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"Novell has published details of its landmark November 2006 partnership agreements with Microsoft.

The versions of the three agreements it signed with Microsoft were published in its annual 10K filings to the US Securities and Exchange Commission, providing the public with its first detailed look into a deal that some see as critical to the future of Linux. The 10K filing had been delayed by an internal stock options review at Novell, which was concluded last week."

"Linux advocates are expected to scour the documents for signs of how the agreement may affect Linux and whether anything in it will put Microsoft or Novell in potential violation of the upcoming Version 3 of the GNU General Public License (GPL)."


Sun Microsystems Inc. increasingly looks like a prototype of what Microsoft could become, although we might say roughly the same thing for IBM except that it was in a different time and a different game.

Sun's own CEO, Jonathan Schwartz, has written a blog entry in which he makes some very crucial points about the direction that software industry should be taking. Comparing it to the newspapers industry this is what he said:

Quote:

Now, traditional media could certainly take another tack. They could sue the new/technology media companies, claim they're stealing readers by violating patents held by traditional media. Imagine, "We patented text in columns! Classified ads in boxes! Captions on pictures! Headlines in large type!" But they'd be suing the community - the moral equivalent of suing subscribers - stepping over the line of editor, into the role of censor. And censoring free media is a particularly awkward plea for those that believe in freedom of the press


"Microsoft is supporting a chief rival to its Office suite for approval to a national standards board.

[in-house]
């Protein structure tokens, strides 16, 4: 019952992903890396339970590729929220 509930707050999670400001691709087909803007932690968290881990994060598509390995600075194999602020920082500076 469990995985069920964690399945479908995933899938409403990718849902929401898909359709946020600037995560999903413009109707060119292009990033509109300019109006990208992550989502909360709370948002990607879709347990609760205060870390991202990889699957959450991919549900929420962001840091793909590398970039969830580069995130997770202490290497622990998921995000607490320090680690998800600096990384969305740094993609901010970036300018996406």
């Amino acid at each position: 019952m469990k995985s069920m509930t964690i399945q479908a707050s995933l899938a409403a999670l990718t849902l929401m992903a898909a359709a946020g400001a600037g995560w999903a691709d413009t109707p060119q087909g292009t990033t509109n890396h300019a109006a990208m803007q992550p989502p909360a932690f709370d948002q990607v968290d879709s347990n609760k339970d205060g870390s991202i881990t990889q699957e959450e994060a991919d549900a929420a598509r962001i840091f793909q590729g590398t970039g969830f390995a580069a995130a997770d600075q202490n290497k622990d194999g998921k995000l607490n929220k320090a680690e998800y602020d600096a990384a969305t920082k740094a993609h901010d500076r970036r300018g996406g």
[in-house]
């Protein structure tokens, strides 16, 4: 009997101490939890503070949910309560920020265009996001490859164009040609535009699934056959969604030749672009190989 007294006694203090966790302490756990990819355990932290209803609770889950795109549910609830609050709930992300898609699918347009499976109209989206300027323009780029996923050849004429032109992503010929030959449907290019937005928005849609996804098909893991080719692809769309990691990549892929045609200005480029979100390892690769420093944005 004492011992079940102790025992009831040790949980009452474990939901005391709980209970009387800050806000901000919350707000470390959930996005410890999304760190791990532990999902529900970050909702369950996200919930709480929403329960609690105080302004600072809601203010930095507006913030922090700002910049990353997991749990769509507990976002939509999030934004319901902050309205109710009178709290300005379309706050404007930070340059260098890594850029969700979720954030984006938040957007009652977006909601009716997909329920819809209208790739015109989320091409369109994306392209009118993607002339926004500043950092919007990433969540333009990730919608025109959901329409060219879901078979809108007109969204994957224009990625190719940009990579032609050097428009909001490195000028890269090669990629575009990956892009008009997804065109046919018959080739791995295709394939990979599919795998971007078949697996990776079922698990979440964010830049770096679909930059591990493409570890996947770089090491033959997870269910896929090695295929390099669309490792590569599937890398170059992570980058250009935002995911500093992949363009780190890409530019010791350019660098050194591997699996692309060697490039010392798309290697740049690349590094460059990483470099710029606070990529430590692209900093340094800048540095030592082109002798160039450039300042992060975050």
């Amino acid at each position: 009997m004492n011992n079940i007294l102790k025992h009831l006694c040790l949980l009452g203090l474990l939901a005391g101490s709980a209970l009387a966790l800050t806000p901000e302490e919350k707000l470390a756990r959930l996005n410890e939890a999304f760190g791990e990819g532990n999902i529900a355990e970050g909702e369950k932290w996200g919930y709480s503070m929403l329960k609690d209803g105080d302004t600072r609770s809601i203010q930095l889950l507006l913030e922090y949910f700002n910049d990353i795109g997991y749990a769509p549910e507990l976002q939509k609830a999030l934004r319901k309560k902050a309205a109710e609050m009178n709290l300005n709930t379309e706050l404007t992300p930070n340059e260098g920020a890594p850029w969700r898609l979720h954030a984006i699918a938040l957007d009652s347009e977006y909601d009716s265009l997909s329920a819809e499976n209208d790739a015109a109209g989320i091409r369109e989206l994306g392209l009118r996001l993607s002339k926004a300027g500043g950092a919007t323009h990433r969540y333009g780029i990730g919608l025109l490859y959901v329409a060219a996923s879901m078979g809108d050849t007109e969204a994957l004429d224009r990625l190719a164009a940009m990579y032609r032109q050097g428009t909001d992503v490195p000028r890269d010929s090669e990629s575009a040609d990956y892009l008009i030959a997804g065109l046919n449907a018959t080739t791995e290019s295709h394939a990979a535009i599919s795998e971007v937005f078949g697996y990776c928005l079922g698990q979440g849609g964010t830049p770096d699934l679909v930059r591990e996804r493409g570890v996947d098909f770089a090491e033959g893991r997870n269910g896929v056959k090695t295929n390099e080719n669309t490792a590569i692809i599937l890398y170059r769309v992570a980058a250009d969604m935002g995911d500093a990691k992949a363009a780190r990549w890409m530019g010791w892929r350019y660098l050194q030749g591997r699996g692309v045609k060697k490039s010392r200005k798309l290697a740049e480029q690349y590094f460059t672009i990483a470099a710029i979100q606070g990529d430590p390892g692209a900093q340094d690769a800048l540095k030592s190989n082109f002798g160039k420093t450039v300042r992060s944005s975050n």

The company announced yesterday that it voted to add the Open Document Format (ODF) 1.0 to the American National Standards Institute (ANSI) list. ANSI is a private, nonprofit organization that coordinates and develops U.S. standards for products and processes." -- Read more

Apparently the demand for ODF is now strong enough for even MS to turn around and start supporting it. This is quite a big win for free file formats.


"Following the attacks earlier this week by Microsoft on the free software movement the Free Software Foundation has set up a new activist wing to fight back.

The Free Software Foundation (FSF) yesterday announced the creation of a new activist campaigns team to organise public support into action on software freedom issues." -- Read more

At the same FSF also launched the PlayOgg.org campaign to promote ogg as a free audio format as opposed to mp3.


At this point it is clear that Microsoft neither prefers nor has very good chances at actually successfully materializing their patent threats. With their recent claim that GNU/Linux violates 235 of their patents they have merely solidified their threats and provoked a more determined response from the community and those who represent its interests.

Therefore, Linus Torvalds has responded to the patent threats by bringing to question the validity of the patent restriction for any of the fundamental operating system theories and calling Microsoft to "name the patents that it claims have been violated so the claims can be tested in court or so open-source developers can rewrite code to avoid the violation". This is really the crux of the issue for Microsoft and the very reason why we can't take Microsoft's threats seriously. As long as they make threats without evidence they will remain ridiculously unconvincing to anyone who knows what's going on.